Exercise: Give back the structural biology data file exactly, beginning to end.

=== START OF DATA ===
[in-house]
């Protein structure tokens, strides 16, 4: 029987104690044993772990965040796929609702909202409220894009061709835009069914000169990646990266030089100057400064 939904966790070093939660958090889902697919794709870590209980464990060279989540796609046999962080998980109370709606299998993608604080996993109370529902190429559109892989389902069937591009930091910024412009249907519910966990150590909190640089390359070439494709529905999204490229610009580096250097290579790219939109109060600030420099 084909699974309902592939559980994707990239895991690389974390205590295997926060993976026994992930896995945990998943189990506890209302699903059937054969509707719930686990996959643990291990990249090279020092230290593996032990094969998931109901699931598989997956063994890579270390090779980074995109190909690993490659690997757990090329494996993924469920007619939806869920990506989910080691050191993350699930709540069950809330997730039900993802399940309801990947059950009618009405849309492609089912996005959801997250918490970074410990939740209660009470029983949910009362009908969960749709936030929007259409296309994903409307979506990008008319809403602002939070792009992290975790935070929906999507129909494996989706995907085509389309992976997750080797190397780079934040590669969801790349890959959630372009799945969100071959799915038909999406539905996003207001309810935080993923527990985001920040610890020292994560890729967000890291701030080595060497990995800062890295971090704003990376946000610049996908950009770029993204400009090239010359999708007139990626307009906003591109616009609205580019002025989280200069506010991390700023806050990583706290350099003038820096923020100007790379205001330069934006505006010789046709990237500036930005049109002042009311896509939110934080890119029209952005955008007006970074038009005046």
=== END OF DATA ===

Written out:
[in-house]
């Protein structure tokens, strides 16, 4: 029987104690044993772990965040796929609702909202409220894009061709835009069914000169990646990266030089100057400064 939904966790070093939660958090889902697919794709870590209980464990060279989540796609046999962080998980109370709606299998993608604080996993109370529902190429559109892989389902069937591009930091910024412009249907519910966990150590909190640089390359070439494709529905999204490229610009580096250097290579790219939109109060600030420099 084909699974309902592939559980994707990239895991690389974390205590295997926060993976026994992930896995945990998943189990506890209302699903059937054969509707719930686990996959643990291990990249090279020092230290593996032990094969998931109901699931598989997956063994890579270390090779980074995109190909690993490659690997757990090329494996993924469920007619939806869920990506989910080691050191993350699930709540069950809330997730039900993802399940309801990947059950009618009405849309492609089912996005959801997250918490970074410990939740209660009470029983949910009362009908969960749709936030929007259409296309994903409307979506990008008319809403602002939070792009992290975790935070929906999507129909494996989706995907085509389309992976997750080797190397780079934040590669969801790349890959959630372009799945969100071959799915038909999406539905996003207001309810935080993923527990985001920040610890020292994560890729967000890291701030080595060497990995800062890295971090704003990376946000610049996908950009770029993204400009090239010359999708007139990626307009906003591109616009609205580019002025989280200069506010991390700023806050990583706290350099003038820096923020100007790379205001330069934006505006010789046709990237500036930005049109002042009311896509939110934080890119029209952005955008007006970074038009005046």